Temporary Protected Status (TPS) is exactly what it sounds like: a protected status that is provided to qualifying individuals for a temporary amount of time.
The specific details of TPS, however, are much more intricate. To clarify, the Secretary of Homeland Security is authorized to designate a temporary protected status to a specific foreign country if the conditions in that particular country would prevent foreign nationals from safely returning home. In certain circumstances, TPS can also be granted to foreign nationals whose return home would otherwise cause stress / harm to the country.
How Designation for TPS Works
Designation of TPS can be granted to entire countries, or certain parts of a country. Either way, this type of status can only be granted by the United States Citizenship and Immigration Services (USCIS) and it can only be designated to foreign nationals who are already in the U.S. Included in this mix are individuals without nationality who last resided in the country that has since been designated with TPS. Among the conditions at which the Secretary of Homeland Security looks when deciding upon which countries qualify for TPS are the following temporary circumstances:
The conditions by which TPS is executed are very specific and must be strictly followed. Individuals who are designated as TPS beneficiaries, as well as those who are found to be preliminarily eligible for this type of status at the time of their initial review, will not be permitted for removal from the United States, nor can they be susceptible to detainment by the Department of Homeland Security (DHS) based on their immigration status. During the period of their temporary protected status, these individuals will be permitted to seek employment by obtaining an employment authorization document (EAD) and can also be granted the authorization to travel. In essence, their lives can carry on as normal.
Are you eligible?
In order to qualify for the benefits that can be reaped from being granted temporary protected status in the United States, the foreign national must meet all of the requirements set forth by the USCIS. These requirements are as follows:
Individual is a national of a country that has been designated for TPS; or individual is not a national of the country, but last lived in a country that has been designated for TPS
Individual has been continuously and physically present (CPP) in the United States since the most recent date at which time his or her country was effectively designated TPS
Individual filed during open initial registration or re-registration; or individual meets the requirements for filing late if his or her country has been allotted an extension of TPS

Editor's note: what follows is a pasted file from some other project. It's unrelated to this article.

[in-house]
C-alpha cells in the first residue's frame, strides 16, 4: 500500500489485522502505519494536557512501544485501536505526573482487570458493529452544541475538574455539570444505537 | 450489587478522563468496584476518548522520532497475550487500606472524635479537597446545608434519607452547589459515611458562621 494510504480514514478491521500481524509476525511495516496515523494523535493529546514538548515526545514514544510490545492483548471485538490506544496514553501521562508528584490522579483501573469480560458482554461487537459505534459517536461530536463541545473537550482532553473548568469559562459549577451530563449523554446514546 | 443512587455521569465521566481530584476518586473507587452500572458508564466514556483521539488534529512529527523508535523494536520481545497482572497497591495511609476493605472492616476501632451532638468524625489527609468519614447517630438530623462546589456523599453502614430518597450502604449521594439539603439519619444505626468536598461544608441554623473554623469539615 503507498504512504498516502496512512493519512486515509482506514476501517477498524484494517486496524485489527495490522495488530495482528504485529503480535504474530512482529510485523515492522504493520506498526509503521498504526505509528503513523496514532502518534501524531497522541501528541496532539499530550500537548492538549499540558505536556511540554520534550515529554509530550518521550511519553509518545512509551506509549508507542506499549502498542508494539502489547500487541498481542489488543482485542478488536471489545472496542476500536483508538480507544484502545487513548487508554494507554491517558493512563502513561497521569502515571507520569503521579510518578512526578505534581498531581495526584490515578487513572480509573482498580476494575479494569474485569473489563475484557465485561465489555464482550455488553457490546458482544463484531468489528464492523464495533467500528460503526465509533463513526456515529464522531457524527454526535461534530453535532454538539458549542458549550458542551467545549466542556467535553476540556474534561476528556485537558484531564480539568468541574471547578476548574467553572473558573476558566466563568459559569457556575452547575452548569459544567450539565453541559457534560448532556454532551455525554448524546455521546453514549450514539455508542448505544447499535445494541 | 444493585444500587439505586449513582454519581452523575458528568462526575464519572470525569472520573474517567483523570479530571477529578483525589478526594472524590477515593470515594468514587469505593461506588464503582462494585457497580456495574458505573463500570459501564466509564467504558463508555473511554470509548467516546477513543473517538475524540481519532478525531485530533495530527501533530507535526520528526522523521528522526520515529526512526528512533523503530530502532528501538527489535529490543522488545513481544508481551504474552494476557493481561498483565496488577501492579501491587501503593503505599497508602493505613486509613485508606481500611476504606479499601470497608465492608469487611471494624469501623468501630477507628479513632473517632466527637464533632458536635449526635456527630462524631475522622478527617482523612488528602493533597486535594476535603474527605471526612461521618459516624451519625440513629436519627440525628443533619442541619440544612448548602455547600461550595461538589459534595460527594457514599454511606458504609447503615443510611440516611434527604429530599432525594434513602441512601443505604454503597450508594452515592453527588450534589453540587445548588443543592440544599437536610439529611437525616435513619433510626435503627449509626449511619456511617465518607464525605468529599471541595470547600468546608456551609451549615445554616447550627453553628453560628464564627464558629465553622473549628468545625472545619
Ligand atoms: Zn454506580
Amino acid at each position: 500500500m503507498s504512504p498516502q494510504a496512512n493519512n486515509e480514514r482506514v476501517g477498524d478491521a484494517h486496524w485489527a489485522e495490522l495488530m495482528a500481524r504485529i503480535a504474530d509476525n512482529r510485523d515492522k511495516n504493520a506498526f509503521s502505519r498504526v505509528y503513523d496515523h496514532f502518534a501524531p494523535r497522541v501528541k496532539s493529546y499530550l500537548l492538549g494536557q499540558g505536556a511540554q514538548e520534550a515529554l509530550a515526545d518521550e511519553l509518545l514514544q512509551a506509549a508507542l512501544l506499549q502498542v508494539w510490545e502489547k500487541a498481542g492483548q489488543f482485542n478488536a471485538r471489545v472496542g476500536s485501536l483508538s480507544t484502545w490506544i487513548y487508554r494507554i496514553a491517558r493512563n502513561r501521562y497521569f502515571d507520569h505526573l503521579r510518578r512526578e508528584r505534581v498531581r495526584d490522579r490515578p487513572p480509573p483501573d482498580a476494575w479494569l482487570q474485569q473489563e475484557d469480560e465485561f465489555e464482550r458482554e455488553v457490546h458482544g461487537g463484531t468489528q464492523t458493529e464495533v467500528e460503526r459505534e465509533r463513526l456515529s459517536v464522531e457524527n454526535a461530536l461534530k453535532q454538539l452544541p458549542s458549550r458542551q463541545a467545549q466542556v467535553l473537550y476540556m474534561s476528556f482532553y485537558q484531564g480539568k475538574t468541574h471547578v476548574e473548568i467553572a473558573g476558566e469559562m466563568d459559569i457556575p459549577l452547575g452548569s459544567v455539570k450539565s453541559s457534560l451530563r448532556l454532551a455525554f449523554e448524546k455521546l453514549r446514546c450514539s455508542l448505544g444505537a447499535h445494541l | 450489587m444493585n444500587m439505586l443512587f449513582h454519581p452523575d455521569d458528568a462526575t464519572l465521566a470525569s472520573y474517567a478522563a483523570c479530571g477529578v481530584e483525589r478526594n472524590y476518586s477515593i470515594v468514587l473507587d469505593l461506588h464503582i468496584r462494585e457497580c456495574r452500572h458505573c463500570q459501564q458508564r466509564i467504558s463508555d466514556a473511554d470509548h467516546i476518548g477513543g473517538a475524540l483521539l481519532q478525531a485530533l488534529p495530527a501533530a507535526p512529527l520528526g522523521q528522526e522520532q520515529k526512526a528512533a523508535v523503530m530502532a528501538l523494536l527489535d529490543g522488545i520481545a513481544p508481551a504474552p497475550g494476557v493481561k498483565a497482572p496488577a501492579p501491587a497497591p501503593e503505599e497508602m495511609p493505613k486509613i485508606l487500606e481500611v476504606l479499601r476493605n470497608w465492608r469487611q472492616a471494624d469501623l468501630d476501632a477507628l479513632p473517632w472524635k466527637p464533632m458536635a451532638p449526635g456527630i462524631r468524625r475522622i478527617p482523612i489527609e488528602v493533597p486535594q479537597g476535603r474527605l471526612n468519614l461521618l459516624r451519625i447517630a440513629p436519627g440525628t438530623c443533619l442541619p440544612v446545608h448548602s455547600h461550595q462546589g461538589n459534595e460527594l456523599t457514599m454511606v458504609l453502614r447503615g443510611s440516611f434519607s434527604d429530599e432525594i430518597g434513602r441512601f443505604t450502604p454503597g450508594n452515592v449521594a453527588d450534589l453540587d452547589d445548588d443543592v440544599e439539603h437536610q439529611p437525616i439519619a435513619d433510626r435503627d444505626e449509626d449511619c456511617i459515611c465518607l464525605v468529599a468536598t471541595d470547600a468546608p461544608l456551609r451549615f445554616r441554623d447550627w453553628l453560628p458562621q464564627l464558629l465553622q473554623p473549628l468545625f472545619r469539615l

In certain circumstances, exceptions can be made. For example, individuals who have been continuously residing in the U.S. since the date specified for their country, but left the country briefly, casually, or by “innocent departure,” as denoted by the USCIS can still be eligible for TPS if their country has been selected for inclusion. Equally as important as the conditions in which you will be permitted to benefit from TPS are the conditions that will automatically disqualify you from these benefits. They are as follows:
Individual has been convicted of a felony or two or more misdemeanors in the U.S.
Completing the Application Process in New York
If your country has been designated with temporary protected status and you would like to take advantage of the benefits offered to you as a foreign national currently resident in the U.S., then we suggest that you speak with a New York immigration attorney from Pozo Goldstien, LLP as soon as possible. The application process can be complex if handled incorrectly, but you can avoid complications when you have an attorney on your side guiding you through the process from start to finish. For each of the following steps, a qualified lawyer should be consulted for confirmation that you have taken the necessary actions to fulfill expectations fully:
1. File your TPS package / petition
2. Application is reviewed by the USCIS
3. Applicant is contacted by the USCIS
4. Filer goes to the Application Support Center (ASC)
5. Work eligibility is determined by the USCIS
6. Application is adjudicated by the USCIS
7. Application is approved or denied by the USCIS
A more detailed explanation of the specifics involved in fulfilling each of these steps can be found on the official USCIS website or by clicking here. We also encourage individuals to contact Pozo Goldstein, LLP for answers. When you come into our office for a consultation, a professional member of our legal team can meet with you to discuss the intricate details of the Temporary Protected Status, particularly as they pertain to the specifics of your circumstance. We are available 24/7, so don’t hesitate to contact us when you need help or you want answers to your questions.